The case involved Mark Fortune who was sequestrated in February 2011, with the date of his sequestration backdated to December 2010 in accordance with the Bankruptcy (Scotland) Act 1985. In April 2014 Mr Fortune granted a standard security over four properties to Medwin Investments Limited and granted title to a further three properties to them. There was not dispute between the parties that Medwin were aware of Mr Fortune's bankruptcy.
In terms of Section 31 of the Bankruptcy (Scotland) Act 1985, Mr Fortune's estate vested in his trustee in bankruptcy, Elizabeth Mackay, as at December 2010. Much of the case discussed the impact of a provision under section 44(4)(c) of the Conveyancing (Scotland) Act 1924. This gives protection to any purchasers out of a bankrupt estate if the purchases were undertaken more than three years after the date of sequestration (unless the trustee had taken title or put in a renewal memorandum by that date, extending the period). The initial three year protection depends upon the initial sequestration having been noted in the Registers of Scotland however. Needless to say, due to an error early in the case, that initial notice had not been registered in regard to Mr Fortune's bankruptcy.
The error was belatedly noticed by the trustee and attempts had been made by the trustee's agents to resolve the problem. Although there was a form of notice lodged belatedly with Registers of Scotland, the Court was of the view that the three year period of protection under Section 44(4)(c) of the 1924 Act had expired without the appropriate renewal by April 2014 (the time of Mr Fortune granting the securities and transferring title).
The case therefore considered the effect of the 1924 Act in this context. Lord Jones had little difficulty seeing a distinction between the 1924 Act protection, which gave protection to purchasers in good faith, and the general provision vesting the assets in the trustee at the outset of sequestration under Section 31 of the 1985 Act. Accordingly the trustee held a personal right to the seven affected properties from Mr Fortune's sequestration and continued to have that right despite section 44(4)(c) and the activities of April 2014. The trustee did not have a real right to the properties however.
Medwin Investments Limited had sought a real right to their properties when they registered their titles and securities, but this had all occurred knowing of Mr Fortune's bankruptcy and therefore with Medwin Investments being aware of the potential competing personal title of the trustee. Lord Jones held that this gave rise to the same "offside goals" rule set out in the famous case of Rodger (Builders) v Fawdry. In that case, there had been a competition in title where one party had concluded missives to purchase a property which was then sold to the second purchaser who registered their title first. The party who had registered title was aware of the concluded missives to the first party and Lord Justice Clerk Thomson held that the second party could not therefore benefit from an "offside goal" knowing that they were taking personal right in preference to the first party's personal right.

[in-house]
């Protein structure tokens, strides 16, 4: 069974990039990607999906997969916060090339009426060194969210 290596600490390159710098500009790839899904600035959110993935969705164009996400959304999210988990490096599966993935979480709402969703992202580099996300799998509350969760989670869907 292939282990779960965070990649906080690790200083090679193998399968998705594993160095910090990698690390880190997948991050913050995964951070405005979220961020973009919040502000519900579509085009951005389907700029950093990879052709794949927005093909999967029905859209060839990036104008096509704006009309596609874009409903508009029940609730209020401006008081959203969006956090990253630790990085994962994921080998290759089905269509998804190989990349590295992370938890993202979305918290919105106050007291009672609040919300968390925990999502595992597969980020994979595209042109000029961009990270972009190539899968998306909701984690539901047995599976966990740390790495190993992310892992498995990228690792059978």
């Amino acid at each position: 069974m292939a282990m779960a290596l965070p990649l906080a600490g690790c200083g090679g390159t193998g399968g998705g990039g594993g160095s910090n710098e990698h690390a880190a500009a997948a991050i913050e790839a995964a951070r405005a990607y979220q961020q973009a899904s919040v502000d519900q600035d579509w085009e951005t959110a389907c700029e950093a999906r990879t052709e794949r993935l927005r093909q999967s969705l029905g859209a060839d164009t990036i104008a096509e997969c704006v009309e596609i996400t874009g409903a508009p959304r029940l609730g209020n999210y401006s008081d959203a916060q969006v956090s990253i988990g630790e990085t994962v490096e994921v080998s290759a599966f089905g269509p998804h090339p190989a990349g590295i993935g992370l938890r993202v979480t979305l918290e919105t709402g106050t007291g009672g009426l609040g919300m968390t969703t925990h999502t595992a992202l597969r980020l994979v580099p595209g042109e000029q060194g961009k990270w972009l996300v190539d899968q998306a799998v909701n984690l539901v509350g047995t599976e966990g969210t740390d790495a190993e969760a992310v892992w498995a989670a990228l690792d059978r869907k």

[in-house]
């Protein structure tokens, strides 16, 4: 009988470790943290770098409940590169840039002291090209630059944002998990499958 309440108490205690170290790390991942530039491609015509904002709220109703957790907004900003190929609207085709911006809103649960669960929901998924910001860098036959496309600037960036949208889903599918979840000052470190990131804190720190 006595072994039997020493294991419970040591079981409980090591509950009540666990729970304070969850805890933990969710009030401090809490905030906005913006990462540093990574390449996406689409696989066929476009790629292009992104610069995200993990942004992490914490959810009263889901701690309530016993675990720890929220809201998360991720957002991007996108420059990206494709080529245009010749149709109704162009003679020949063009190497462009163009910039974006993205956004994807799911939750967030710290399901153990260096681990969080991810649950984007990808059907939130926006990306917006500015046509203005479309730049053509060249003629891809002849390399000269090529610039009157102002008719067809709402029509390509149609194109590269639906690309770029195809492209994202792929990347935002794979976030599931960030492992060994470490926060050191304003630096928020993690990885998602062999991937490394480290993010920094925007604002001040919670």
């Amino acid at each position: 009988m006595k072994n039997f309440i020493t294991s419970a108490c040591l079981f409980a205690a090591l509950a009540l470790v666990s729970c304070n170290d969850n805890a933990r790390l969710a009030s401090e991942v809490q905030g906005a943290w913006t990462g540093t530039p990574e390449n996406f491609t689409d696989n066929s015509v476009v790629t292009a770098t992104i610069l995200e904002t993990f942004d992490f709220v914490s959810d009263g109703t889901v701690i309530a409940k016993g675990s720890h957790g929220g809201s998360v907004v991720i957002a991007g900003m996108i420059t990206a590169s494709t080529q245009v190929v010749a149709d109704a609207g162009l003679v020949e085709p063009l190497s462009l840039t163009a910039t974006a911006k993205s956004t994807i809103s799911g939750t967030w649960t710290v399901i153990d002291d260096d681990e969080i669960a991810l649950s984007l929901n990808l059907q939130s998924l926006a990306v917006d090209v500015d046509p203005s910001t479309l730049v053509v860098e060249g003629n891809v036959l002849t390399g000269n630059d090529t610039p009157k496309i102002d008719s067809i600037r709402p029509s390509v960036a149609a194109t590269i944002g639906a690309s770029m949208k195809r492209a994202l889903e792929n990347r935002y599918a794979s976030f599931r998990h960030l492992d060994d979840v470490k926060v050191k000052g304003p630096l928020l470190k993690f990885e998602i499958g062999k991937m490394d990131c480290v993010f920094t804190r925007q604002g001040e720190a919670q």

Although much of the case of Fortune's Trustee v Medwin Investments examines facts specific to the case, the crucial point is undoubtedly Medwin Investments' knowledge of Fortune's bankruptcy. Without that, the decision would likely have been entirely different. Lord Jones' decision in this case is further useful in that it clearly applies to the "offside goal" rule to a situation where it is not a battle between competing purchasers but more a battle between completing sellers (as the trustee undoubtedly will want to sell the seven properties to bring in sums to Mr Fortune's estate).
What lesson then for purchasers? There are probably none where the purchasers are in good faith. They will continue to rely on the statutory protection under the 1924 Act. For lawyers, it underlines the need to "Know Your Client" and whether they are in any way connected to the seller, in case this puts obtaining good title at risk. (Such enquiries are advisable in terms of the Money Laundering regulations in any event.)
For trustees in bankruptcy, it is simply another reminder of the risk taken if they do not take real title to a heritable property early in the case. There are however a number of reasons why trustees choose not to take title to heritable property and these remain just as valid The lesson of this case for insolvency practitioners is more that it remains essential to diarise on renewal dates properly and, for the low price of a check of the Registers of Scotland, trustees may now wish to double check that there has been proper intimation of their notice under section 44(4)(c) of the 1924 Act in the immediate period following their appointment. As always an ounce of prevention is worth a pound of cure.